Friday, June 03, 2022

Question from Oswald - Punishment of children for misbehavior

How were teenaged kids punished in Tudor times when they misbehaved or broke a parents rule? Did he / she get grounded as in; having privileges taken away, made to do extra chores, prohibited from leaving the home, hanging out with friends; etc. ? Or were they whipped, beaten, or what?


PhD Historian said...

"Teenage" is an entirely modern concept and one that simply did not exist in Tudor England. English common law of the Tudor period deemed a person at or above 14 years of age to be subject to the law in its fullest effect. Persons over age 14 were, in practical application, "adults" in that they were required to obey all laws and would be punished as adults if they broke the law. A fourteen-year-old who committed a legal offense could receive exactly the same punishment as a 30-year-old or a 50-year-old. This is different from "age of majority," which was addressed property ownership almost exclusively ... one could be an adult before the law without yet being old enough to own and administer property, just as a person today might be old enough to vote or to serve in the military (age 18 in the US) but not old enough to buy alcohol (age 21 in most US states) or pornography.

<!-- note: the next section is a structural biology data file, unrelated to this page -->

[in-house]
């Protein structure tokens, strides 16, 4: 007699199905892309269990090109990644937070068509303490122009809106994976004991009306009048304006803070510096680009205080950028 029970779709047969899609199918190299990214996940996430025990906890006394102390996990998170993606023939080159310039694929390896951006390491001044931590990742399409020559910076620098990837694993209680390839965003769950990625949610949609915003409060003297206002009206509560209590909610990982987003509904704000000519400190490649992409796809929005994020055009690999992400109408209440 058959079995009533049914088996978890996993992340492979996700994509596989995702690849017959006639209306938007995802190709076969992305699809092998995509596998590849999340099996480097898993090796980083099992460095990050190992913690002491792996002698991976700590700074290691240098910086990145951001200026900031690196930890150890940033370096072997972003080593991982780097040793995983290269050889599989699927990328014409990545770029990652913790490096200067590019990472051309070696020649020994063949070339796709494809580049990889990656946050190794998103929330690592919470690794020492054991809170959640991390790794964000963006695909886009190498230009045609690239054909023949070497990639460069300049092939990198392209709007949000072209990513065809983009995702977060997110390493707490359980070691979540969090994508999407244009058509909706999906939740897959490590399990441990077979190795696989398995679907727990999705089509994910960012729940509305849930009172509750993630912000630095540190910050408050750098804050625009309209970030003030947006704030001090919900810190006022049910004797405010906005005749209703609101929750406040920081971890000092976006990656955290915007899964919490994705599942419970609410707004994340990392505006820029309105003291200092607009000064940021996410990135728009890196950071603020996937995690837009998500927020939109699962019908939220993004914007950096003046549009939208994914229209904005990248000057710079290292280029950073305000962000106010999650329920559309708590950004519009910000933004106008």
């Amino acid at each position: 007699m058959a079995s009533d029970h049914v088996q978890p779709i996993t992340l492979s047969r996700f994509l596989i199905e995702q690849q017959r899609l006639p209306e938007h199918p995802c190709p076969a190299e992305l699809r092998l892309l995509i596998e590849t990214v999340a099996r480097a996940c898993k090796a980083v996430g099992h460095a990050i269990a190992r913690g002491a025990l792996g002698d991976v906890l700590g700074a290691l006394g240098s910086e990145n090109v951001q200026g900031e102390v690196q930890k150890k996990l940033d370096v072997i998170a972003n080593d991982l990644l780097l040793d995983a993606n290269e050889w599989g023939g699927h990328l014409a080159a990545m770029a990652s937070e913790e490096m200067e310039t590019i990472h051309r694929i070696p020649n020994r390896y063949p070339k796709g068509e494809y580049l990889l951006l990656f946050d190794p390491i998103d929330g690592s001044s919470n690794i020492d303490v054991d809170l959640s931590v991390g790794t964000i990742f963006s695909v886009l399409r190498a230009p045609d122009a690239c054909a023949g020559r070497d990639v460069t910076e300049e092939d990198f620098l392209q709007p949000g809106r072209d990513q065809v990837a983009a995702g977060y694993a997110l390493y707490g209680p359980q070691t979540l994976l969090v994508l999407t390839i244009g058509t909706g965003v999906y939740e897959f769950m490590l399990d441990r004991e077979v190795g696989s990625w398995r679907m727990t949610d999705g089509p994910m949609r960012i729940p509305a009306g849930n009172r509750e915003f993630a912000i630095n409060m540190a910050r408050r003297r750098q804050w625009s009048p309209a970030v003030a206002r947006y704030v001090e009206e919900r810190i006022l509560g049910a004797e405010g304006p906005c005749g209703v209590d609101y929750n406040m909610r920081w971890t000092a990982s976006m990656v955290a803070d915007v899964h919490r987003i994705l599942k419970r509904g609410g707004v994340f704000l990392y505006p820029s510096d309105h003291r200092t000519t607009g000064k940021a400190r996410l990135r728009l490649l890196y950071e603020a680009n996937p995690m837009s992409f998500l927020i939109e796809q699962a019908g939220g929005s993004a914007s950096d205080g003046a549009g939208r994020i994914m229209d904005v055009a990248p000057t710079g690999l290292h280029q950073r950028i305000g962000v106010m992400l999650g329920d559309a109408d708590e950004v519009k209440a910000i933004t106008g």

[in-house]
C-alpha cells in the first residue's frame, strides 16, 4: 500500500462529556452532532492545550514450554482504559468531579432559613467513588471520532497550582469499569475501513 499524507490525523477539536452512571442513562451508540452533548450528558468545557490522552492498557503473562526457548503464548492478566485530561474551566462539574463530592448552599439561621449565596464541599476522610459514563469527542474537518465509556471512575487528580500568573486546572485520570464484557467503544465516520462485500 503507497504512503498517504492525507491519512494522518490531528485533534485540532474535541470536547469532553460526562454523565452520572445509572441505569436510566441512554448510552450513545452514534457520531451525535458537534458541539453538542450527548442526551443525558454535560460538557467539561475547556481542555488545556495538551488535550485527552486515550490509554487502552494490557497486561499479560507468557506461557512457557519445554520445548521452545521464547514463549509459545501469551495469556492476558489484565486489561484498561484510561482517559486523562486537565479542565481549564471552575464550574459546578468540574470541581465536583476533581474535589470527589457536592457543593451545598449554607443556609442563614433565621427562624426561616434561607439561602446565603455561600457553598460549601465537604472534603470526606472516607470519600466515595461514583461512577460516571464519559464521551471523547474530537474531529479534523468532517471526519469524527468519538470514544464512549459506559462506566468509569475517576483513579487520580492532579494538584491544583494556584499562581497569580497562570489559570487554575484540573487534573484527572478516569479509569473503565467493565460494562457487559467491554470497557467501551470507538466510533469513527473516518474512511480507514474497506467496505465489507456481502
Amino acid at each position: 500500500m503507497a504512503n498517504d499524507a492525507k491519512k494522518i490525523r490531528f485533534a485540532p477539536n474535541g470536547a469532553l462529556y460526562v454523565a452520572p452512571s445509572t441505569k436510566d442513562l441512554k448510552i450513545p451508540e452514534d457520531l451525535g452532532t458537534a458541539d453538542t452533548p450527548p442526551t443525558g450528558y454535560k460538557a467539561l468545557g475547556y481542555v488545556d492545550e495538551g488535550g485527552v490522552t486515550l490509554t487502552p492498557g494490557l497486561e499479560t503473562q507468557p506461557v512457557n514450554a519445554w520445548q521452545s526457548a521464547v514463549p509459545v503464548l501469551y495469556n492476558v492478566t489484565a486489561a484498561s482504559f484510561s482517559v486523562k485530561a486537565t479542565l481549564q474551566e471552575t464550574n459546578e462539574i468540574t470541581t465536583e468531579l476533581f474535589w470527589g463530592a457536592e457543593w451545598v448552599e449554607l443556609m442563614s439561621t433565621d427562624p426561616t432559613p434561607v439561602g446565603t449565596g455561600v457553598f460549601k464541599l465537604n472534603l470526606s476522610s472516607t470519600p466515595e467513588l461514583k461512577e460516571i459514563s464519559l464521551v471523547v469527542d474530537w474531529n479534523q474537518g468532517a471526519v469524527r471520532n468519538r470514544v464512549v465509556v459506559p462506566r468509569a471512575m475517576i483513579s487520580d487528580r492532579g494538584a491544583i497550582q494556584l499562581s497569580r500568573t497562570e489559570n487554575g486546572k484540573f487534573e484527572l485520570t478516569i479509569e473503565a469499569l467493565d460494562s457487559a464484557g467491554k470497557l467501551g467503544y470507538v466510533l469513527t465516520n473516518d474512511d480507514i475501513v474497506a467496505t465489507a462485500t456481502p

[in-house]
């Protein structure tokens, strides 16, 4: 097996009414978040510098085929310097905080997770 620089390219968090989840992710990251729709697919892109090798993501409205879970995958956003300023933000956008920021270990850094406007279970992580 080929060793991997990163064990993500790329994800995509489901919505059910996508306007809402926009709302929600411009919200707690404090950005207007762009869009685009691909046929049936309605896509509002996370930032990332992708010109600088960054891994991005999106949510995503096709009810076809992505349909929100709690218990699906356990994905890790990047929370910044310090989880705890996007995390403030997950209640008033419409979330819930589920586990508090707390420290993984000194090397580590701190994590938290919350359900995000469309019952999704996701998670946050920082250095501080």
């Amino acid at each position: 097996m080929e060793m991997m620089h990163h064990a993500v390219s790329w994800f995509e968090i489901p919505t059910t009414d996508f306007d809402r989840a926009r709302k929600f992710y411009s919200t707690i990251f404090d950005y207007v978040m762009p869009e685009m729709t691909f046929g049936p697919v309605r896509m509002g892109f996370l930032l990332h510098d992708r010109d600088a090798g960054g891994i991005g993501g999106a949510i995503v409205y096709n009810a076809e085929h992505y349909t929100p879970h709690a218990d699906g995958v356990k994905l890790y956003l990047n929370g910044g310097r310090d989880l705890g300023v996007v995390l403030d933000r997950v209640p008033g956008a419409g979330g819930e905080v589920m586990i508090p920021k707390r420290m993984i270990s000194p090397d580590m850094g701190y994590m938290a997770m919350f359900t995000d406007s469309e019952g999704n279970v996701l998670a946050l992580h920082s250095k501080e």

ALL persons living in a household, regardless of age or gender, were subject to the boundaries ("rules") established by the head of household. The male head of the household quite literally "ruled the roost." Punishments for unacceptable behaviors were determined at the sole discretion of the male head of the household and could range from verbal chastisement to beating to banishment from the household. But beating was by far the most common practice, as evidenced by manuals on childrearing from the period.

Oswald said...

Hey, thanks for the info. Being a father, like me, (or a mother) to a teen may be hard nowadays, but it wouldn’t be any better if we were still in Tudor times!😅